Decisive moments are what we strive for as photojournalists, be they as simple as an image of the swallow’s gulp near the reflected log in the mirrored surface of a river, or Cartier-Bresson’s own “Children in Seville, Spain,” a portrayal of child’s play in a street through a crater of a bombed out wall during the Spanish Civil War. Of course, there is no comparison between the impact of the two images, and I’m certainly not vain enough to place myself in the company of Cartier-Bresson. Or, Wayne Perala, for that matter.
Last summer I printed my river image and included it among the collection of matted prints I place both here at my studio and at some of the art shows, and often I’ve seen people pull the image out for a closer look. Finally a young man brought it to me to buy, commenting on the peaceful feel along with the colors. When I pointed out the swallow, he seemed to gather more respect for the image. Was this image worthy of the Audubon contest? Many more of what I claim as my favored bird images fall within this genre.
Here’s another example: Just a few miles away, and in a different portion of the Refuge, I made an image of cormorants resting on “piers” of stumps protruding from the waters. I love the feel and composition, although I fear the seemingly overall dislike and even hatred of cormorants. Perhaps this is a prejudice common only to Minnesota anglers who perhaps mistakenly blame cormorants for declining walleye populations in lakes … while dismissing the global warming effects on waters that diminish the ciscos and other “bait” fish walleye feed on. Certainly loons are much too loved to blamed for such atrocious acts against their favored fish.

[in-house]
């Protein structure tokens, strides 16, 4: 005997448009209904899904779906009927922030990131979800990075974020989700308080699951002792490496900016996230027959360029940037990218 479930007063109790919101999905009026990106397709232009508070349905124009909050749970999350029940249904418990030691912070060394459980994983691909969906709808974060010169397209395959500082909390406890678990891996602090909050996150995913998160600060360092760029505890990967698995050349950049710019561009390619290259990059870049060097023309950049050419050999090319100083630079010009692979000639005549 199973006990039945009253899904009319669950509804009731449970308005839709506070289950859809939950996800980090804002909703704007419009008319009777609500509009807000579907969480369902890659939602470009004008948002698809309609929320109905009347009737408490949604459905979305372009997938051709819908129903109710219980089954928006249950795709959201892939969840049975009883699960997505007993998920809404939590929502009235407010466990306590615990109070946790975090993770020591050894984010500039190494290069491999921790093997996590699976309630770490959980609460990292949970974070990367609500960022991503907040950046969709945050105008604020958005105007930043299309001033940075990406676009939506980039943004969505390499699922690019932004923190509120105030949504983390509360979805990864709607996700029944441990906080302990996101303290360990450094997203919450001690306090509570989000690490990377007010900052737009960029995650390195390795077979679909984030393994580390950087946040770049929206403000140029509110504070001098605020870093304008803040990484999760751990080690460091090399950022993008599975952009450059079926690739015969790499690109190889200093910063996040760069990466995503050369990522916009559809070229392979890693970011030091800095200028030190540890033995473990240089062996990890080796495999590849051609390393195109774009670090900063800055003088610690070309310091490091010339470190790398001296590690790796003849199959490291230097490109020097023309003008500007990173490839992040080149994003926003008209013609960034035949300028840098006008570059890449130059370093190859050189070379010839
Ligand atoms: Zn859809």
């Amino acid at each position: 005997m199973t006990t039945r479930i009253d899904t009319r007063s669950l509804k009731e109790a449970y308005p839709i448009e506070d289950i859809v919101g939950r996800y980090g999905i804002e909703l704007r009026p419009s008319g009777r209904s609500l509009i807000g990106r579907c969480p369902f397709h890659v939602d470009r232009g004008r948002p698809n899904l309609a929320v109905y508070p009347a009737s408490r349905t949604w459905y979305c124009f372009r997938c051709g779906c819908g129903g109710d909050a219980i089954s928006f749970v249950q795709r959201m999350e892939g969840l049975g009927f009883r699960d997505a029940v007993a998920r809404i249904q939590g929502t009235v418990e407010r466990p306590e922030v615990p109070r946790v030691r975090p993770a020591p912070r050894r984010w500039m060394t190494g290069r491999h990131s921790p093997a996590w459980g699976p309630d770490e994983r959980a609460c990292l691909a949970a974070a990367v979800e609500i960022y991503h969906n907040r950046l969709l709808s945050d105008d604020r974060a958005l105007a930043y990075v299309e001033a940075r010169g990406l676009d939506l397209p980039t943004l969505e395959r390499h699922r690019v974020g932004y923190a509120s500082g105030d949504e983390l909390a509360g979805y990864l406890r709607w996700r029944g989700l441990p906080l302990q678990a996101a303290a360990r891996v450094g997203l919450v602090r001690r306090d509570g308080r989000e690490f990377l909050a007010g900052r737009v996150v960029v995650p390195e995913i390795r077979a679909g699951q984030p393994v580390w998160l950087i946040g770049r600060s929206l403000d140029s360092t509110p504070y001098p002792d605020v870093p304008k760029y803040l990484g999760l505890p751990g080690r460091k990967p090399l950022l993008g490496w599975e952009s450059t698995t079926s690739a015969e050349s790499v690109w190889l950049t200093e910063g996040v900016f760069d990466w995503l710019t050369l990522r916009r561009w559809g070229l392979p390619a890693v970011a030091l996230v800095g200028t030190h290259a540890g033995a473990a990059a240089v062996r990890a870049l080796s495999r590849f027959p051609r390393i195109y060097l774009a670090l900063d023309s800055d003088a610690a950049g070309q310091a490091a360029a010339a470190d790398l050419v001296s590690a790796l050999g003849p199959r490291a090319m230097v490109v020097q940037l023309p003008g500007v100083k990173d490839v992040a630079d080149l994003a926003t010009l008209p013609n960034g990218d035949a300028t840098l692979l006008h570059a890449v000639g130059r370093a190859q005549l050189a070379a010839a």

Over the years I’ve captured many interesting images of cormorants, a member of a family of birds I initially fell in love with one dawn morning in the Everglades while watching and photographing Anhengas seeming to appear as feathered angels as sunlight glistened through their outstretched, drying wings. And, yes, their cousins, the cormorants, do the same thing.